A large-scale and long-lasting earthquake would likely cause skyscrapers in coastal districts of Japan’s three major metropolitan areas to sway violently in the event it originated in the Nankai Trough off Japan’s Pacific coast, a government report said.
According to the report, released Thursday by a Cabinet Office panel looking at the issue, coastal districts with soft ground in metropolitan areas in and around Tokyo, Nagoya and Osaka are particularly vulnerable to such tremors from such a Nankai Trough earthquake.
There is a low risk of buildings collapsing, but people may be injured in falls or trapped in elevators, while ceilings could cave in, the report said. In areas near the earthquake epicenter, tsunami could happen, and the collapse of wooden houses and fires are highly likely to occur simultaneously, it said.
The panel called on building management companies and tenants to take countermeasures based on the assumption that emergency rescue and firefighting forces would not be available.
The report is modeled on five previous massive earthquakes, including the magnitude-8.6 Hoei quake in 1707 and the magnitude-8.0 Showa Nankai quake in 1946, as well as a possible largest-scale quake with a magnitude of around 9.0 originating off the Kii Peninsula in western Japan.
It also estimates the degree of swaying that would occur in skyscrapers taller than 60 meters from long-period ground motion with a cycle between two and 10 seconds.
The top story of a building 200 to 300 meters high, located on reclaimed land in Suminoe Ward in the city of Osaka, would likely rock back and forth by as much as some 6 meters as a result of a long-period ground motion with a cycle of five seconds.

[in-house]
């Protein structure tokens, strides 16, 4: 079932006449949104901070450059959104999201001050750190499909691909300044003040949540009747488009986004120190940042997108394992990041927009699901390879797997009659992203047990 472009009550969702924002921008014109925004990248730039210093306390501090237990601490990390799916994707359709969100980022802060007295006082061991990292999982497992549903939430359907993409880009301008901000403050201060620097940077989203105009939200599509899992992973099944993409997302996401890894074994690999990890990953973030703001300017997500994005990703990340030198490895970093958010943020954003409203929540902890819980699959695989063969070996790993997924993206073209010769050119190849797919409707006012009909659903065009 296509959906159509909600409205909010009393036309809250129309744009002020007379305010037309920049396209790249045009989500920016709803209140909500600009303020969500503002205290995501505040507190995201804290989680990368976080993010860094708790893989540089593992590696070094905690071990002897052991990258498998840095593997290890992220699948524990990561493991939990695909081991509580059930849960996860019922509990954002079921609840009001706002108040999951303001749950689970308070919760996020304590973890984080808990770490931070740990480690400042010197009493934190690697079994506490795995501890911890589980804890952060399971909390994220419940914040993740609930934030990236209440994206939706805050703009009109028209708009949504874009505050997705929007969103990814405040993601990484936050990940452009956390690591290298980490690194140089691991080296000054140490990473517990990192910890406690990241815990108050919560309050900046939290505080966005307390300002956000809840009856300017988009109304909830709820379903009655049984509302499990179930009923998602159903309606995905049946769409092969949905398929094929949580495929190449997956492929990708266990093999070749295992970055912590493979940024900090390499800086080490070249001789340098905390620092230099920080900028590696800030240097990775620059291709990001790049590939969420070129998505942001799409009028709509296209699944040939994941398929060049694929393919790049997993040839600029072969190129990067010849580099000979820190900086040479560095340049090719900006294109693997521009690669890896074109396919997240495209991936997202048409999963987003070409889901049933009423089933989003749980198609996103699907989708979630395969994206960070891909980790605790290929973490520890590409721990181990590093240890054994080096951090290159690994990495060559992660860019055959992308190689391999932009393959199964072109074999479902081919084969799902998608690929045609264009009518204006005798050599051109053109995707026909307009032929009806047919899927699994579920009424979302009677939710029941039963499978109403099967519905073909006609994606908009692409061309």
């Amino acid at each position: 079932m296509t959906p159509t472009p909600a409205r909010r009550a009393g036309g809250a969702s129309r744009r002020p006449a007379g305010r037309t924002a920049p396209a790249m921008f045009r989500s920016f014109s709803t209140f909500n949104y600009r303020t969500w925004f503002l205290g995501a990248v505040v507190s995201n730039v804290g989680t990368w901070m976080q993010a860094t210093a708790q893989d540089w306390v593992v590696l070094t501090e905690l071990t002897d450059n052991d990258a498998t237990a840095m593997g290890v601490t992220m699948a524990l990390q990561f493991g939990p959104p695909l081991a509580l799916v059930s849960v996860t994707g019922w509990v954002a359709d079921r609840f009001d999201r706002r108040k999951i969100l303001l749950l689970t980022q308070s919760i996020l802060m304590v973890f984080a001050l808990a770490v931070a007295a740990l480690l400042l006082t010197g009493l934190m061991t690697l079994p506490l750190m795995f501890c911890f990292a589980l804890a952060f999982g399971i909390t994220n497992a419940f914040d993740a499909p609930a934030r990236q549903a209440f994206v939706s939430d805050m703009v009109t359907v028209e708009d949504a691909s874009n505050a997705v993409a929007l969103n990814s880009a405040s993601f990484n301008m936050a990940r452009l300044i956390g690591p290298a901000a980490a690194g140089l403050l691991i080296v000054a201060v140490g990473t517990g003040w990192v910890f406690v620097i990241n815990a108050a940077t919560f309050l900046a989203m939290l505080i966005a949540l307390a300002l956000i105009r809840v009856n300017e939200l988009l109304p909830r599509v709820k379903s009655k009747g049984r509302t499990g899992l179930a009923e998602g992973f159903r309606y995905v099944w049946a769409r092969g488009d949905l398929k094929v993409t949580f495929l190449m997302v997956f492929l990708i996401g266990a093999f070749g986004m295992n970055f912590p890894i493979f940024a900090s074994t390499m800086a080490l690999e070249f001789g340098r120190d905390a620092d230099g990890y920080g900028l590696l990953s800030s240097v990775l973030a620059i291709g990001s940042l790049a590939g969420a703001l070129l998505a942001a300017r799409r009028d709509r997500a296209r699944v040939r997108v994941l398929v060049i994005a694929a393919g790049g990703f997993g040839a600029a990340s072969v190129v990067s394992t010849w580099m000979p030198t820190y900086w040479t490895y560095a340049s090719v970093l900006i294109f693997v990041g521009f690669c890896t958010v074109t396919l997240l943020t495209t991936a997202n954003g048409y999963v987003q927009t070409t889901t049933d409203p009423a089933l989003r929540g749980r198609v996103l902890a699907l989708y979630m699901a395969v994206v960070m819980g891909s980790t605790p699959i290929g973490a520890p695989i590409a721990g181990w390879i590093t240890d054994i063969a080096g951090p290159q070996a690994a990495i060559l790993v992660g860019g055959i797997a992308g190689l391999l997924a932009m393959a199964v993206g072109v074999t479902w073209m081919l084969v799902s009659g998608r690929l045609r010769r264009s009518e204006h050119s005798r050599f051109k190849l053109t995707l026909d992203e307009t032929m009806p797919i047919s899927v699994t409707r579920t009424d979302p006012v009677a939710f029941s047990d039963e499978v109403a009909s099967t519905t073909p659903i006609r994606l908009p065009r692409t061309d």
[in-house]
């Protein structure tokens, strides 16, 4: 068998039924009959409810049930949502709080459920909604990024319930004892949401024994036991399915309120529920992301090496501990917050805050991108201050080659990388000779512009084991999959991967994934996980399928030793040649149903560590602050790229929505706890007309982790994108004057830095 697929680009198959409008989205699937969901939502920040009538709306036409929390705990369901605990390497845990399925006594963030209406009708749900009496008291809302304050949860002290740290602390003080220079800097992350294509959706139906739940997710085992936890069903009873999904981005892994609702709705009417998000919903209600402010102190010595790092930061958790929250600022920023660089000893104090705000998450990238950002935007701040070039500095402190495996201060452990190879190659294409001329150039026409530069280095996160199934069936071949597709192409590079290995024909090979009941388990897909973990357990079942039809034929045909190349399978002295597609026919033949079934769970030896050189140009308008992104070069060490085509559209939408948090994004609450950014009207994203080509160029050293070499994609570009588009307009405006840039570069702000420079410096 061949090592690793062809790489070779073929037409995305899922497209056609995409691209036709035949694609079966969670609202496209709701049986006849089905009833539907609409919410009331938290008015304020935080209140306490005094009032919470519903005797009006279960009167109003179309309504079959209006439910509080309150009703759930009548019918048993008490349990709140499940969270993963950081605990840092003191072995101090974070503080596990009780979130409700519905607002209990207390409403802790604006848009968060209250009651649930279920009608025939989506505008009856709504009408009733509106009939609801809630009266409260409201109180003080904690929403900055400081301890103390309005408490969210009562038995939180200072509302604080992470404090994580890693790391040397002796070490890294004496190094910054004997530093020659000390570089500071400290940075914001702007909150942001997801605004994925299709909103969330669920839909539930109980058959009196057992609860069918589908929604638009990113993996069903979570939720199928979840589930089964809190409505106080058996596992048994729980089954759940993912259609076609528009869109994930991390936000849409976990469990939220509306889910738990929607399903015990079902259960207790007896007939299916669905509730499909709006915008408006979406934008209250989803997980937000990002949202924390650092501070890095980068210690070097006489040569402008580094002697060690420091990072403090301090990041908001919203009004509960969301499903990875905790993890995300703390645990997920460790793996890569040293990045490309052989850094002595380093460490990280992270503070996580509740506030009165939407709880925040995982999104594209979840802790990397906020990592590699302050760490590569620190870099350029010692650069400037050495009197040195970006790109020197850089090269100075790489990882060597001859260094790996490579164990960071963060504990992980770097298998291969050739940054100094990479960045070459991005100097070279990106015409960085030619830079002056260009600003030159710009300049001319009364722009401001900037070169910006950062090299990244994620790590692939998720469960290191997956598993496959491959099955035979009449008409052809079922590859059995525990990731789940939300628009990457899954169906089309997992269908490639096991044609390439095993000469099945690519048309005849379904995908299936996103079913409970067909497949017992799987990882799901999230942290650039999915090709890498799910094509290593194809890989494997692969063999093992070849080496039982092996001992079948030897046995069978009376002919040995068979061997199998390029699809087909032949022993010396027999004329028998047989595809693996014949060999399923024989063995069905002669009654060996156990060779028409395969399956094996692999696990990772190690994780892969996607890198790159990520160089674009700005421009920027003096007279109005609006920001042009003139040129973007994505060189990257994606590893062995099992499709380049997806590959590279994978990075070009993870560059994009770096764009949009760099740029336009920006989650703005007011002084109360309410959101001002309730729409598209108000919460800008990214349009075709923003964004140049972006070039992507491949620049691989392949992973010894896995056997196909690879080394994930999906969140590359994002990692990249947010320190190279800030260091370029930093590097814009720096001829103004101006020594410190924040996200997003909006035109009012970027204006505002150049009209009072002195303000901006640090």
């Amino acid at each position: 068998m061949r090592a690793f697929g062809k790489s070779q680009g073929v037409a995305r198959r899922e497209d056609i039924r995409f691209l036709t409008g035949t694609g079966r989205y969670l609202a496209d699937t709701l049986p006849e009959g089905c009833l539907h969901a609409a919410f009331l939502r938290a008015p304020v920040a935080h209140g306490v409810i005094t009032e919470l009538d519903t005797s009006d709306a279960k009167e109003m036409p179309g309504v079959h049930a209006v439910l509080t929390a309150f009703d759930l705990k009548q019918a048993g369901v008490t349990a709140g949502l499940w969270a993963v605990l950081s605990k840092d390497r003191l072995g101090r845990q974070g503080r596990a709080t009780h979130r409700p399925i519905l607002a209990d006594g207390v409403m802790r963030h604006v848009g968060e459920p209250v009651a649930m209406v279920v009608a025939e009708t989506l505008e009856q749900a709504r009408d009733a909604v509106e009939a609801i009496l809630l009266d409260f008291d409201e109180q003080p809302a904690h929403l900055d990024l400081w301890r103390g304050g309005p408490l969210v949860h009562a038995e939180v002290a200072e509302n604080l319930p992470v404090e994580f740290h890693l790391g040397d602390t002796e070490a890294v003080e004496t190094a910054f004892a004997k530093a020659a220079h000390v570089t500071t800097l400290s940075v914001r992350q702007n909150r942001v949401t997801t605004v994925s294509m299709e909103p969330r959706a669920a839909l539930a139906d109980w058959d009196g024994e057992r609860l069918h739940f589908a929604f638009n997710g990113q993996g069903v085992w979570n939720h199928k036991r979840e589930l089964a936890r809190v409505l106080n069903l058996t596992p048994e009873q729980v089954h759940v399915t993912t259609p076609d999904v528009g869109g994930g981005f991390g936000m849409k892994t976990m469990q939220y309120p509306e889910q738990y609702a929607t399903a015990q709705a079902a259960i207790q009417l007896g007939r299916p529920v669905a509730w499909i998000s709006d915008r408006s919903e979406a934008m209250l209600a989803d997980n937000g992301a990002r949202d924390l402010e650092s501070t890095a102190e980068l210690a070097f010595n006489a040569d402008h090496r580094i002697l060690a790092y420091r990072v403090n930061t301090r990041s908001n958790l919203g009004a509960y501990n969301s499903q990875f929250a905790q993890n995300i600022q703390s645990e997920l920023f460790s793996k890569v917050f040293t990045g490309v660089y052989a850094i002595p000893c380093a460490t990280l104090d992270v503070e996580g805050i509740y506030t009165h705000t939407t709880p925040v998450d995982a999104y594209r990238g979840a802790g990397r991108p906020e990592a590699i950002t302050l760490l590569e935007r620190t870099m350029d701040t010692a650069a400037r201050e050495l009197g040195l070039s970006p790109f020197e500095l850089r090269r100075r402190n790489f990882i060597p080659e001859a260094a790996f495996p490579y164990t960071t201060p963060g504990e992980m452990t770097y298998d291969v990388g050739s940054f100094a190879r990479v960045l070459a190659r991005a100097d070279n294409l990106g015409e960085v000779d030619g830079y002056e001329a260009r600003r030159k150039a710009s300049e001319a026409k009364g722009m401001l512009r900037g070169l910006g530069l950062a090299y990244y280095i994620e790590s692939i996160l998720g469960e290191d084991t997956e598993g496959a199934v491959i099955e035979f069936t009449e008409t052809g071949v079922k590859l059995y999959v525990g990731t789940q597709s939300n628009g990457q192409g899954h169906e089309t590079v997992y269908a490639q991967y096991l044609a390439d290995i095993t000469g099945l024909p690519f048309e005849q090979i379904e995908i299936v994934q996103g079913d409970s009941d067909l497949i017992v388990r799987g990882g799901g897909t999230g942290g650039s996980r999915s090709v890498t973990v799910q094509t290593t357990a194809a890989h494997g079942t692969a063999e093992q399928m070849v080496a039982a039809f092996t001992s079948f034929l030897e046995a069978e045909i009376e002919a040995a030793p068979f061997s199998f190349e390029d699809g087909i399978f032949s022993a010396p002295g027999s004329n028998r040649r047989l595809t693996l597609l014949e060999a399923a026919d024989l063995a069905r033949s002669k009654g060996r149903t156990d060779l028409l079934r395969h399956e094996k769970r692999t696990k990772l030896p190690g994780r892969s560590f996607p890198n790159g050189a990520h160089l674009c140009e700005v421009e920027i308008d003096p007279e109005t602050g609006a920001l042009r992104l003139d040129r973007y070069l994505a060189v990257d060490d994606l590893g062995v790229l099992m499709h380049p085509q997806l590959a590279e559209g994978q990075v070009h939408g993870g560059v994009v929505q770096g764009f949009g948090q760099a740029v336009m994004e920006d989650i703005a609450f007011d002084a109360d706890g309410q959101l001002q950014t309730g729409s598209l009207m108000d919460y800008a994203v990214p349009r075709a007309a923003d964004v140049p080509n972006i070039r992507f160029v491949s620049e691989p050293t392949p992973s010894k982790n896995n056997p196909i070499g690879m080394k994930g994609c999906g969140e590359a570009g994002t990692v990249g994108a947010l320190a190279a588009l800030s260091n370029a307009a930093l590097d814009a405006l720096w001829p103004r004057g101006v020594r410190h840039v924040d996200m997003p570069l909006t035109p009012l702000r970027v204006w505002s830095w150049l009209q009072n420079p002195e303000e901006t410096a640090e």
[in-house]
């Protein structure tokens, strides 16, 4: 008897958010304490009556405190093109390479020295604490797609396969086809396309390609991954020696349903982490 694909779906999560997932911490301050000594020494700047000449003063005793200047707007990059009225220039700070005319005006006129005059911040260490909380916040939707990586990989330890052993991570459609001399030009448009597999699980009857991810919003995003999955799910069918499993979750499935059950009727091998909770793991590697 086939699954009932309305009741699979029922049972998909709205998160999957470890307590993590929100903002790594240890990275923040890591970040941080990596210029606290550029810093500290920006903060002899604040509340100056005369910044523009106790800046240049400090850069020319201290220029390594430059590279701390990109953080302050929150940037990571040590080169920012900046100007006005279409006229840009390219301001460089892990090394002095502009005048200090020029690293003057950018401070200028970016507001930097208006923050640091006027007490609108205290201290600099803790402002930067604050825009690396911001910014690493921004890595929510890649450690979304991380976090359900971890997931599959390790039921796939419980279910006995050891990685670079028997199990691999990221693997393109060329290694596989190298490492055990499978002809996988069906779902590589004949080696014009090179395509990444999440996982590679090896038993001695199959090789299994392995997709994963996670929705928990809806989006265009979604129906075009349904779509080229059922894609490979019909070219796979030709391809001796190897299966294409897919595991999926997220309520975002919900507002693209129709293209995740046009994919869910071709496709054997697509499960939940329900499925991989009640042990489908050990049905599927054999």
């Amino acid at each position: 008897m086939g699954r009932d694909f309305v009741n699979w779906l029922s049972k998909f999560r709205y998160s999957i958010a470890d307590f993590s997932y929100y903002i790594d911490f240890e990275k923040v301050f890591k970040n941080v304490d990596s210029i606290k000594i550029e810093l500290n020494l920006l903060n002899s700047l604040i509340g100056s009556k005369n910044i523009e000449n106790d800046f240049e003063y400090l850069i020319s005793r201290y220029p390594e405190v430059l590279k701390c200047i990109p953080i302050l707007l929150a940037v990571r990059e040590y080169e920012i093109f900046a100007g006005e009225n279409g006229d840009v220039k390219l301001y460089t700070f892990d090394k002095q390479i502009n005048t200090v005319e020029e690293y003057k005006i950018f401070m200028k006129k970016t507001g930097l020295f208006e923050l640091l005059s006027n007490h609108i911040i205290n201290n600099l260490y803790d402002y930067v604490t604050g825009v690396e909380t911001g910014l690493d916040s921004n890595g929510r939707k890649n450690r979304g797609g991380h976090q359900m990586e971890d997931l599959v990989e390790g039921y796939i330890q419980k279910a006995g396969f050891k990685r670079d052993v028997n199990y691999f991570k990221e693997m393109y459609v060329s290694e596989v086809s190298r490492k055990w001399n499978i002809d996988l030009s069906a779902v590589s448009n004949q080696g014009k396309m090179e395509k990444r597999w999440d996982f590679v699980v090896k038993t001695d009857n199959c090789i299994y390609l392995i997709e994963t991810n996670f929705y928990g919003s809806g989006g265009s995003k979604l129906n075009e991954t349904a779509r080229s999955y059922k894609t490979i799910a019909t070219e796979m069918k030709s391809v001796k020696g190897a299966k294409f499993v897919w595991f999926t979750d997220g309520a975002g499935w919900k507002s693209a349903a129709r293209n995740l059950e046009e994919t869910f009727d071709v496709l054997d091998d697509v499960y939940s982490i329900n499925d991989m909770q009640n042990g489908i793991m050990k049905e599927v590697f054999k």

The degree of swaying is estimated at about 2 meters for a building in Nakamura Ward in the city of Nagoya, and some 2 to 3 meters for a building in any of Tokyo’s 23 wards.
The height of such a building is equivalent to the Tokyo Metropolitan Government building and the Sunshine 60 building in Tokyo, both approximately 240 meters high, as well as the Abeno Harukas skyscraper in Osaka and Landmark Tower in Yokohama, both some 300 meters high.
The panel did not show estimates for each of these buildings and instead requested management companies of at-risk buildings to check the safety of their structures and facilities, and make improvements if necessary.
The duration of long-period ground motion on land in the event of the largest-scale earthquake is estimated to be the most protracted, at 6.67 minutes or more in some coastal areas in the city of Osaka and the nearby city of Kobe. It is followed by at least 5 minutes in the prefectures of Osaka, Hyogo, Nara and Shiga, Aichi, Mie and Chiba, according to the report.
The Cabinet Office is slated to set up a new panel in February to come up with estimates regarding a possible huge earthquake originating from the Sagami Trough, which lies in the Pacific off Kanagawa Prefecture.
The new panel is expected to release its estimates within three years. The magnitude-7.9 Great Kanto Earthquake in 1923 originated in the trough.
Following the latest report from the Cabinet Office panel, the land ministry is looking at a requirement for all future skyscrapers more than 60 meters high to have structures resilient enough to long-period ground motion.
In addition, the ministry will request that existing buildings be checked, though it is on a voluntary basis. It plans to provide financial support for renovations.
Currently, there are about 3,000 skyscrapers over 60 meters high in Japan, with most in Tokyo, Nagoya and Osaka.
When a magnitude-9.0 earthquake struck northeastern Japan on March 11, 2011, a 256-meter, 55-story Osaka Prefectural Government building rocked for about 10 minutes and people were trapped in elevators even though it was 700 km from the epicenter of the quake.